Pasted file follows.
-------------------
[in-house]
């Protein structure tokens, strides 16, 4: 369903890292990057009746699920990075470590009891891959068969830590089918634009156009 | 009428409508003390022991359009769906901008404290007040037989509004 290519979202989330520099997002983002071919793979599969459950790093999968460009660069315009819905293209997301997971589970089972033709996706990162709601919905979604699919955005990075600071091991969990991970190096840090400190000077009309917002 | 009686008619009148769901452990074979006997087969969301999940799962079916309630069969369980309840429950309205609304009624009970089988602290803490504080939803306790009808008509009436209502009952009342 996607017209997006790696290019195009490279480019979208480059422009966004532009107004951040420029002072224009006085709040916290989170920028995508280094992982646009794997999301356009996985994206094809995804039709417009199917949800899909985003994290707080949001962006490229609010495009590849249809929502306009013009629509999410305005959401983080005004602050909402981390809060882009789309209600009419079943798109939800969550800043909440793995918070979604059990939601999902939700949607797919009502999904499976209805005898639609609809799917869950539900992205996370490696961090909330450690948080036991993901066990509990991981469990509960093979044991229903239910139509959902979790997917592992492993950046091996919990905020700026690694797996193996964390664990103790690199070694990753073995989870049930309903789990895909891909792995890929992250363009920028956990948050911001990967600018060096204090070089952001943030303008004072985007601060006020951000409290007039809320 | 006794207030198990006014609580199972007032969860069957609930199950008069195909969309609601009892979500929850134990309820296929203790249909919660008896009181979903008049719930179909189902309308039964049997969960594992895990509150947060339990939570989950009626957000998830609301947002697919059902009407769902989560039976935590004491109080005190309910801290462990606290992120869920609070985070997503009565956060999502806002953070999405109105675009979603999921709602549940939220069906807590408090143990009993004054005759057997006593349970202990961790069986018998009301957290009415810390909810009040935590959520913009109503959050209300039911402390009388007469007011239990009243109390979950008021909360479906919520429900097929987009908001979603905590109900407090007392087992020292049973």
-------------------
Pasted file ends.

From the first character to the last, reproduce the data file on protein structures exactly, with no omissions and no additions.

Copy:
[in-house]
């Protein structure tokens, strides 16, 4: 369903890292990057009746699920990075470590009891891959068969830590089918634009156009 | 009428409508003390022991359009769906901008404290007040037989509004 290519979202989330520099997002983002071919793979599969459950790093999968460009660069315009819905293209997301997971589970089972033709996706990162709601919905979604699919955005990075600071091991969990991970190096840090400190000077009309917002 | 009686008619009148769901452990074979006997087969969301999940799962079916309630069969369980309840429950309205609304009624009970089988602290803490504080939803306790009808008509009436209502009952009342 996607017209997006790696290019195009490279480019979208480059422009966004532009107004951040420029002072224009006085709040916290989170920028995508280094992982646009794997999301356009996985994206094809995804039709417009199917949800899909985003994290707080949001962006490229609010495009590849249809929502306009013009629509999410305005959401983080005004602050909402981390809060882009789309209600009419079943798109939800969550800043909440793995918070979604059990939601999902939700949607797919009502999904499976209805005898639609609809799917869950539900992205996370490696961090909330450690948080036991993901066990509990991981469990509960093979044991229903239910139509959902979790997917592992492993950046091996919990905020700026690694797996193996964390664990103790690199070694990753073995989870049930309903789990895909891909792995890929992250363009920028956990948050911001990967600018060096204090070089952001943030303008004072985007601060006020951000409290007039809320 | 006794207030198990006014609580199972007032969860069957609930199950008069195909969309609601009892979500929850134990309820296929203790249909919660008896009181979903008049719930179909189902309308039964049997969960594992895990509150947060339990939570989950009626957000998830609301947002697919059902009407769902989560039976935590004491109080005190309910801290462990606290992120869920609070985070997503009565956060999502806002953070999405109105675009979603999921709602549940939220069906807590408090143990009993004054005759057997006593349970202990961790069986018998009301957290009415810390909810009040935590959520913009109503959050209300039911402390009388007469007011239990009243109390979950008021909360479906919520429900097929987009908001979603905590109900407090007392087992020292049973």